Christmas day passed without major event. For the most part, it was a quiet and reflective day, and in the evening I opened the Zen Center for only one participant, but was glad that I was there for the one. It's not the number that matters, but the sincerity of the practice.
In other news, at 4:19 am Christmas morning, a Mac user in Portland, Oregon Googled the somewhat improbable words "theories not yet proven cut chemist" and managed to become the 90.000th visitor to Water Dissolves Water. I point this out merely because at my current hit rate (21 per day), it will be a long, long time before I get to the more significant milestone of 100,000 (significant at least to our base-10 numerical system).
But back to Christmas. What, you may ask, does a Zen Buddhist care about Christmas? In response, I ask if am I supposed to ignore the holiday hype, the gift giving, the lights and the trees and the sometimes forced merriment? I'm often amused to observe my Jewish friends try to pretend that they don't acknowledge the existence of the holiday (even though, I notice, they still take the day off from work). Christmas is a cultural event as much (some argue more) than a religious holiday, or as Richard Dawkins, author of "the God Delusion" put it "understanding full well that the phrase retains zero religious significance, I unhesitatingly wish everyone a Merry Christmas."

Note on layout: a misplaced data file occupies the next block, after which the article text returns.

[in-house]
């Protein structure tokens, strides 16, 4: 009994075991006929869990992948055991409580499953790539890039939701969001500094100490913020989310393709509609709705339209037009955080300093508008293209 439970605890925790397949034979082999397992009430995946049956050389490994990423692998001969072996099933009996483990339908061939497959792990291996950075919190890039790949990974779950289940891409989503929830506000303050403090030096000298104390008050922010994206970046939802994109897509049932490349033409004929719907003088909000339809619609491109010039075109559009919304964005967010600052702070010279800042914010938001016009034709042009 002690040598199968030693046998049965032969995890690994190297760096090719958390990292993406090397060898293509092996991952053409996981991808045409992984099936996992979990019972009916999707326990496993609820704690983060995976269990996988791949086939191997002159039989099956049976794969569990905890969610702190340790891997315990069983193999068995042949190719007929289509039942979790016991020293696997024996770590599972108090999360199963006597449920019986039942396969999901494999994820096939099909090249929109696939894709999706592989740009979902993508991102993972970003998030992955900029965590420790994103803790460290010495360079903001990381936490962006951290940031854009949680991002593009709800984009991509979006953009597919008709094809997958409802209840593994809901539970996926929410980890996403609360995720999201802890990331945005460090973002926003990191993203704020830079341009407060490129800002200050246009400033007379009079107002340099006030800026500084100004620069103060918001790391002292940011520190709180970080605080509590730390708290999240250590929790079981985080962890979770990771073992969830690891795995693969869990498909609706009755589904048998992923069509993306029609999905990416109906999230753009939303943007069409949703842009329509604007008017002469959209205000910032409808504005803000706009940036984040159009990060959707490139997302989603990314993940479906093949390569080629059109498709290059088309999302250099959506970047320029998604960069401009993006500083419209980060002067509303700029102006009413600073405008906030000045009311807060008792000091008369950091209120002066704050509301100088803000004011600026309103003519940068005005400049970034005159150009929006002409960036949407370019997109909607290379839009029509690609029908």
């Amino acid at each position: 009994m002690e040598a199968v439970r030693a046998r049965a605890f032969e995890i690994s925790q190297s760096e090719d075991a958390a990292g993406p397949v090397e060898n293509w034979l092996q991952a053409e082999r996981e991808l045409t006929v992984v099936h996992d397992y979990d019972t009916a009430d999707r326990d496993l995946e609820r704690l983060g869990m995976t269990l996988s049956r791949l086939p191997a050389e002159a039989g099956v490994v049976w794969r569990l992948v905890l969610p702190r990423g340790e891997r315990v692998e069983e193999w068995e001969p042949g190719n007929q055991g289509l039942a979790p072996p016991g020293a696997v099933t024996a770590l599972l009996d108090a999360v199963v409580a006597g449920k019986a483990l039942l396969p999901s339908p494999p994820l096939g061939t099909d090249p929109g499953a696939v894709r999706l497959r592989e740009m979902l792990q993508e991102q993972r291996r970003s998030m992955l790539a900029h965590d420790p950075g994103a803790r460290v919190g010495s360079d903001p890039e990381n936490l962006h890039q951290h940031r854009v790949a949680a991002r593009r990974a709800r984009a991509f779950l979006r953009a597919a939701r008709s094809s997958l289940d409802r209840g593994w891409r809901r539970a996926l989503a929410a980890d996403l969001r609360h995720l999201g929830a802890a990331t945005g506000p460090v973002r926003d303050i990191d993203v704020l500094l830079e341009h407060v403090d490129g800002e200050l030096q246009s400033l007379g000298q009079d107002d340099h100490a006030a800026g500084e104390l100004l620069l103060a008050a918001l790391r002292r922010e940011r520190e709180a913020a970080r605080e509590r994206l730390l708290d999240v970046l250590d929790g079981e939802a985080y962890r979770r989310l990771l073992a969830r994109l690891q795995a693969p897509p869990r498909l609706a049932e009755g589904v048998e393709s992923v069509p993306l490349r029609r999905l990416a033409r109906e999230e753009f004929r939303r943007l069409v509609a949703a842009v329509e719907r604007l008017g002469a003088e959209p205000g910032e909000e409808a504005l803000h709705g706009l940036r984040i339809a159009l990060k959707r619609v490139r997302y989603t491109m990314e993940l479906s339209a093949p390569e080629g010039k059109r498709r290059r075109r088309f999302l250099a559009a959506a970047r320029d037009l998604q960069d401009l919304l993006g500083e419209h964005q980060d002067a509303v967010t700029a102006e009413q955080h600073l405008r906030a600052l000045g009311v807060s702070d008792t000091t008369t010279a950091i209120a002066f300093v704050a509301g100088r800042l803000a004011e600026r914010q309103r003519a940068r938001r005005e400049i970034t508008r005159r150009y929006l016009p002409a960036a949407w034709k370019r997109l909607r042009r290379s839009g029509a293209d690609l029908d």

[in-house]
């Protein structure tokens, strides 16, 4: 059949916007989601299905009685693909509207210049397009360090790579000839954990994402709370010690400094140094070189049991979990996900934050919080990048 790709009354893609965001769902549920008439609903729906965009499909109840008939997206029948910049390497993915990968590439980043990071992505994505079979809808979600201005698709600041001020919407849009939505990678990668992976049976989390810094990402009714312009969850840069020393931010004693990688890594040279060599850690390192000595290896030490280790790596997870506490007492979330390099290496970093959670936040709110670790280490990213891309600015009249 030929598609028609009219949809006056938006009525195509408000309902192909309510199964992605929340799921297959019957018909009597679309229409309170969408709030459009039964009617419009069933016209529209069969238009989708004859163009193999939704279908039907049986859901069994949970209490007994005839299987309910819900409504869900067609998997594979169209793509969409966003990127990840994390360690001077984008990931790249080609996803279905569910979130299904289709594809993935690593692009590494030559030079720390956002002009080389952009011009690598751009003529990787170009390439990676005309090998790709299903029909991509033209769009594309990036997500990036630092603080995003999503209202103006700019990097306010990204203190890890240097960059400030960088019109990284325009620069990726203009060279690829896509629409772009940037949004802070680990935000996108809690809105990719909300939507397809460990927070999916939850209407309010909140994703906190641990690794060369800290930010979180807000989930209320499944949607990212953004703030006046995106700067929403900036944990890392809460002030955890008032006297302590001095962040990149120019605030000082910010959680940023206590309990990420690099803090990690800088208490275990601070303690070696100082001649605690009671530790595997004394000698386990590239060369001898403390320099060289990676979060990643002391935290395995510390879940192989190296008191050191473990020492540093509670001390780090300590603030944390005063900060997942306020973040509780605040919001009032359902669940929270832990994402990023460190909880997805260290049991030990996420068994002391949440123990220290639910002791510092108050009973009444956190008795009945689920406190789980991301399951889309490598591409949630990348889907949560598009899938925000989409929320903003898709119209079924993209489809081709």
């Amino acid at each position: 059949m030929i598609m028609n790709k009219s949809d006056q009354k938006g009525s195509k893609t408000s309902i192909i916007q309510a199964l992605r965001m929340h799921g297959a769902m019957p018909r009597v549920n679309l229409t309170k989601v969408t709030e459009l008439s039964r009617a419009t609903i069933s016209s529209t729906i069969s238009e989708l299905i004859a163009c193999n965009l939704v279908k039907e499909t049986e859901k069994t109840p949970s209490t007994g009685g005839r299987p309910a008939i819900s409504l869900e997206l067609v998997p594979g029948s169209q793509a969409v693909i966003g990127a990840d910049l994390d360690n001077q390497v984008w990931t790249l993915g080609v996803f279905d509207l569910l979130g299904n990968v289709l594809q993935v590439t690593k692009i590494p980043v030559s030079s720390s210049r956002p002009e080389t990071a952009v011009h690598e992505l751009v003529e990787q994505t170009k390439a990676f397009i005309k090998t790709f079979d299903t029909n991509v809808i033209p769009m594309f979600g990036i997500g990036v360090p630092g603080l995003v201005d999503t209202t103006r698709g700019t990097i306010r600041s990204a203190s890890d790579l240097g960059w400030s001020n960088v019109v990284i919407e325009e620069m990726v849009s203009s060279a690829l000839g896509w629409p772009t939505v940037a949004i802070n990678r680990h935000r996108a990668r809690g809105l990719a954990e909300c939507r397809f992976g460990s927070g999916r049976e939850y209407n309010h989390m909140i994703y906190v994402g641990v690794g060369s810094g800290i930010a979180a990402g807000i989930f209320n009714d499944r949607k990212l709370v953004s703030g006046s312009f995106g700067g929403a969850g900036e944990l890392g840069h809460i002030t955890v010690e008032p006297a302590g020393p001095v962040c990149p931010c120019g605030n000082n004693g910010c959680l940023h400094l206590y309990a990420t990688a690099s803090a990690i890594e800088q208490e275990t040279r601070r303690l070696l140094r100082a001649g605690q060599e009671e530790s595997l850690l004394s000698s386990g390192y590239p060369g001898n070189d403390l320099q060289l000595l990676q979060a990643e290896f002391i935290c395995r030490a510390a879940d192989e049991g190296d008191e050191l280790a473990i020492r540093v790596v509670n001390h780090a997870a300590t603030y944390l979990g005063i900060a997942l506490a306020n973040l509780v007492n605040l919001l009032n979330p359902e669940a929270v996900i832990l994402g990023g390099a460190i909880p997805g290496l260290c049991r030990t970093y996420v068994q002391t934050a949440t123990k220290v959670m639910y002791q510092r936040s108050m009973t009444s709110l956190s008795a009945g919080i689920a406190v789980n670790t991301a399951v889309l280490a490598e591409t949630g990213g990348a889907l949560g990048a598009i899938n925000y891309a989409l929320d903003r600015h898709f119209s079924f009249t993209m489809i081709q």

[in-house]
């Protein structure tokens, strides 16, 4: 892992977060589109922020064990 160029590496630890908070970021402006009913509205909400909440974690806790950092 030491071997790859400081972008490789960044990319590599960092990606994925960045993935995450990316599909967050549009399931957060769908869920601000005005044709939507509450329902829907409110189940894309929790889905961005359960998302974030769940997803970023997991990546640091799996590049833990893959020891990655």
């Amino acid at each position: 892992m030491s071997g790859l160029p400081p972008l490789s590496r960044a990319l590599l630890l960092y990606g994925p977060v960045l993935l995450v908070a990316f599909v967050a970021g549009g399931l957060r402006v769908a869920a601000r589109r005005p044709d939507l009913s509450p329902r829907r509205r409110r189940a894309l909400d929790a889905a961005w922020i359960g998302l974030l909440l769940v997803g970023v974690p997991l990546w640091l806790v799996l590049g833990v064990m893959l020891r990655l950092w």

And finally, R.I.P., James Brown.